Masks are a personal choice now, but please wear one if you are feeling ill.
I went into veterinary medicine, like my colleagues, to help animals and their people. The long hours studying and lack of sleep was always secondary to the joy of learning and helping animals. I graduated 2009 from Oklahoma State University, did an internship in Michigan and started at a general practice in Kent Washington. Later I moved
I went into veterinary medicine, like my colleagues, to help animals and their people. The long hours studying and lack of sleep was always secondary to the joy of learning and helping animals. I graduated 2009 from Oklahoma State University, did an internship in Michigan and started at a general practice in Kent Washington. Later I moved to Silverdale working in an ER there.
My interest in rehab started in vet school when one of the surgical patients under my care who had hip surgery was admitted to ICU so that her other hip could be repaired at a later time. When I took over her case, she was not bearing weight on her legs yet. Few people were really advocating rehabilitation at that time, so I researched what I could find and made a program. 2 1/2 weeks later, much to my delight and the surgeon’s surprise, she was walking well enough to have the surgery on the other hip.
I was introduced to acupuncture in my internship as well and elected to pursue this advanced training when I graduated. While working full time as an ER vet, I became certified in veterinary acupuncture and then in canine rehabilitation. I have found the mix of eastern and western medicine to be a very rewarding way to practice and my patients have definitely benefited from this as well. I continue to learn from every patient and every case which makes the field more exciting for me.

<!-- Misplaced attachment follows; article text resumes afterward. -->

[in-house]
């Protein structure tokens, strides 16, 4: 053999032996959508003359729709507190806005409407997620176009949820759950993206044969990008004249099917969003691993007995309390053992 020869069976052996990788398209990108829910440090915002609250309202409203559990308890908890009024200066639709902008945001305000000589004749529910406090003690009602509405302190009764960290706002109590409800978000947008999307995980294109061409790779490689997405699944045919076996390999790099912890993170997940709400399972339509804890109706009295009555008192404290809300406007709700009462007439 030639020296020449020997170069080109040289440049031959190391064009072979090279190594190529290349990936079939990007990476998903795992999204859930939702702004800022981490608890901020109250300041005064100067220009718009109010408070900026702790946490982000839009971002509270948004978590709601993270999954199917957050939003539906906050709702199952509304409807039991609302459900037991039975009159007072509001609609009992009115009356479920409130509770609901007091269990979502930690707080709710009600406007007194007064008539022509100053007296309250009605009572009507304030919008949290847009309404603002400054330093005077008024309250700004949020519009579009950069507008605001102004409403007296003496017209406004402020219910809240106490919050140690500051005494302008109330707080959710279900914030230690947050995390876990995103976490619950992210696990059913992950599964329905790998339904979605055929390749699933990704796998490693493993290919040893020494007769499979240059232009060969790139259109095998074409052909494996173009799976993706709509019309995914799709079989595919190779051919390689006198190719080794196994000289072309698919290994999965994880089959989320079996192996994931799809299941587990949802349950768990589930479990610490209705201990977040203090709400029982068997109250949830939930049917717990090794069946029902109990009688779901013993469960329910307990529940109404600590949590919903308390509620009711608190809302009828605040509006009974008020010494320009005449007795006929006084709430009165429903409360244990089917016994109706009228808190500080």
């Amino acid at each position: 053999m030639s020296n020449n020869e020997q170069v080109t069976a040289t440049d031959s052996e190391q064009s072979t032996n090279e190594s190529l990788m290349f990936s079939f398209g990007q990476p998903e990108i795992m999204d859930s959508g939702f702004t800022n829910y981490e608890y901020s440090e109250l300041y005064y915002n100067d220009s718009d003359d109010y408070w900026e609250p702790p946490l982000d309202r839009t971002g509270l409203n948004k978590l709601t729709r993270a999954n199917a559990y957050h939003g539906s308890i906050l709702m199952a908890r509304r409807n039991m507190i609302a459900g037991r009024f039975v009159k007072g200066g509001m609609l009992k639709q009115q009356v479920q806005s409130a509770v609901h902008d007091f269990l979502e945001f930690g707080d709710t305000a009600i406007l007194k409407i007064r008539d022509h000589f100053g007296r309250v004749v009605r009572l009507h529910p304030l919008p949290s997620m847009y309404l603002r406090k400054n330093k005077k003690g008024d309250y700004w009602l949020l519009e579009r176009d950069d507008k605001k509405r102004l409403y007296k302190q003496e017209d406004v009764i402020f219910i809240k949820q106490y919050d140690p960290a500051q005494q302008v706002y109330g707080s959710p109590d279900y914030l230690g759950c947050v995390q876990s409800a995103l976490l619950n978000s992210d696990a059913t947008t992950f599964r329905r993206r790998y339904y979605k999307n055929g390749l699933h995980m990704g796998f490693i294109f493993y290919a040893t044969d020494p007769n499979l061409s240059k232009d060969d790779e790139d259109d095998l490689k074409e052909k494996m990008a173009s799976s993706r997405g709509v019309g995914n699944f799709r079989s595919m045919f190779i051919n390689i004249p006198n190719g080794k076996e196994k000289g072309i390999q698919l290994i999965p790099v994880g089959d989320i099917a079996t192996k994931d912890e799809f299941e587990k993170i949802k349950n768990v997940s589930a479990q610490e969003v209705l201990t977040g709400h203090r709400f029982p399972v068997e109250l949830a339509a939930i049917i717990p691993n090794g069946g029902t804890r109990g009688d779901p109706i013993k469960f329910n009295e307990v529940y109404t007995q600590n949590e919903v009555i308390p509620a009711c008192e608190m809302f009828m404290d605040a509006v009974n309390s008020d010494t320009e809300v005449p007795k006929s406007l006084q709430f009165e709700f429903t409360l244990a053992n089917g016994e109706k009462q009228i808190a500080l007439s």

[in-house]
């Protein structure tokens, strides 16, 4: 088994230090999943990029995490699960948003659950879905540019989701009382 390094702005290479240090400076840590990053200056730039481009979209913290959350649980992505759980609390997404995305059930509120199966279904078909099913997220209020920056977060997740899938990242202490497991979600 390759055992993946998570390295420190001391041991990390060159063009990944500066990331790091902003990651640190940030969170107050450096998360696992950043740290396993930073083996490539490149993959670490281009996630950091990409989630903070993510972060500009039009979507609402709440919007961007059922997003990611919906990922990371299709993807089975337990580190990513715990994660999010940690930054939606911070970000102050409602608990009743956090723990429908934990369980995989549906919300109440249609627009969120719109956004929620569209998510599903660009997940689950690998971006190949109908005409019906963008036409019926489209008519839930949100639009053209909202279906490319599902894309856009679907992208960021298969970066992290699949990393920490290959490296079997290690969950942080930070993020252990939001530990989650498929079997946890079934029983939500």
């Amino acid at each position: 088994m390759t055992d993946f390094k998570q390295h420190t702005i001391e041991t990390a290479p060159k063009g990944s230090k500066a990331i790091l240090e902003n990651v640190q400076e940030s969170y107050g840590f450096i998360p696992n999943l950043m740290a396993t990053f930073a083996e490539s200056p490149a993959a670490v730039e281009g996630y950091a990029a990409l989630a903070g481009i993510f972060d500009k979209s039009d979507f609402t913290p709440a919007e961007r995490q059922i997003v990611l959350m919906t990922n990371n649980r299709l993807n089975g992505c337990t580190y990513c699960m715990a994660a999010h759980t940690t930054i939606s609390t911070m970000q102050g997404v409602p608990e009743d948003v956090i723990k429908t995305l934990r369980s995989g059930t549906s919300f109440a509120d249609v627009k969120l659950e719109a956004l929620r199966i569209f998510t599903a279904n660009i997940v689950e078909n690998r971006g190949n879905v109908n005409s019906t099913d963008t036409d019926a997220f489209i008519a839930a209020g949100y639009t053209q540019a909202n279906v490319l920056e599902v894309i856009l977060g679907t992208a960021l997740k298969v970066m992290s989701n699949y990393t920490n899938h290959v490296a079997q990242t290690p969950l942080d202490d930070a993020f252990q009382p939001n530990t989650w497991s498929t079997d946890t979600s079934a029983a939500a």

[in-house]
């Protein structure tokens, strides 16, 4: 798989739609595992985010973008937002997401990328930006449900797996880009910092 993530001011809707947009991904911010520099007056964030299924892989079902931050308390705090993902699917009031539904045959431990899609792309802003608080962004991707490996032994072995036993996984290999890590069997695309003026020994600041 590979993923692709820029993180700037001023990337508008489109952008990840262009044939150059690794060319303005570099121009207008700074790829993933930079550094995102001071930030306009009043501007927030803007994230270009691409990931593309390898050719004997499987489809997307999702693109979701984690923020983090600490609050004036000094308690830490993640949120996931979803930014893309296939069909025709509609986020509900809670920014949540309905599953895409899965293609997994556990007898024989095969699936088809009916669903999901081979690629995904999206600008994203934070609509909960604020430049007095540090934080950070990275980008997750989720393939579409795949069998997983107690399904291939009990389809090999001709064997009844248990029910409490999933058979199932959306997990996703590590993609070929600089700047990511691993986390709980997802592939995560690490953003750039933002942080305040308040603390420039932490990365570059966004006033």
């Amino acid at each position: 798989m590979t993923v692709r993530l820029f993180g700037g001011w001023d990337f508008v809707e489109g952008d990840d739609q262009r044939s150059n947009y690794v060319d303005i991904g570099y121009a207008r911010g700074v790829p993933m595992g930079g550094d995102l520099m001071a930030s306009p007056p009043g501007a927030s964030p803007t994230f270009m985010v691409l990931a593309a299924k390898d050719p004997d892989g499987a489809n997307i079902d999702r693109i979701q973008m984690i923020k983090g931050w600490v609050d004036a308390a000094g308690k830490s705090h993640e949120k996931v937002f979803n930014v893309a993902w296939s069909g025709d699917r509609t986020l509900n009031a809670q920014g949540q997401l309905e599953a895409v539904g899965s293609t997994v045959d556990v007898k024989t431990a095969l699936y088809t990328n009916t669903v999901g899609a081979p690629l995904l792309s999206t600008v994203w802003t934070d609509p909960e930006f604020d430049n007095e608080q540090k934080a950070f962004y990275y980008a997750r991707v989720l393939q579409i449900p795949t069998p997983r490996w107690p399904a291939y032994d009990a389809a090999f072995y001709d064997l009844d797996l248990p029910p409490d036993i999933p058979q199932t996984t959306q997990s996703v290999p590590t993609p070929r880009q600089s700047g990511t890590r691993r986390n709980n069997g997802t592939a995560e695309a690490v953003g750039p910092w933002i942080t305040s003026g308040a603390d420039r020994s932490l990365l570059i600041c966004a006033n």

I do understand that people can be skeptical about new ideas especially when they are difficult to explain in a traditional way, but if treatments that you are trying are not working and your pet is still painful, what have you got to lose? Not all dogs or cats, like not all people, respond to acupuncture, but we won’t know until we try. I look forward to meeting you and helping to take care of your best friend and beloved family member
I am very familiar with the pain and stresses of surgery, trauma, aging and disease processes not only on the patient but on the family as well. This is why I offer rehab and acupuncture serivces as other options to help with pain and decreased mobility. I have completed training in fear free and use this concept at every appointment
I will work with your veterinarian to make sure your pet receives the best integrated care. However, I will not administer vaccines, prescribe flea medications, write health certificates, etc. For those services, you will be referred back to your veterinarian for care. I will discuss nutrition recommendations and supplements that I feel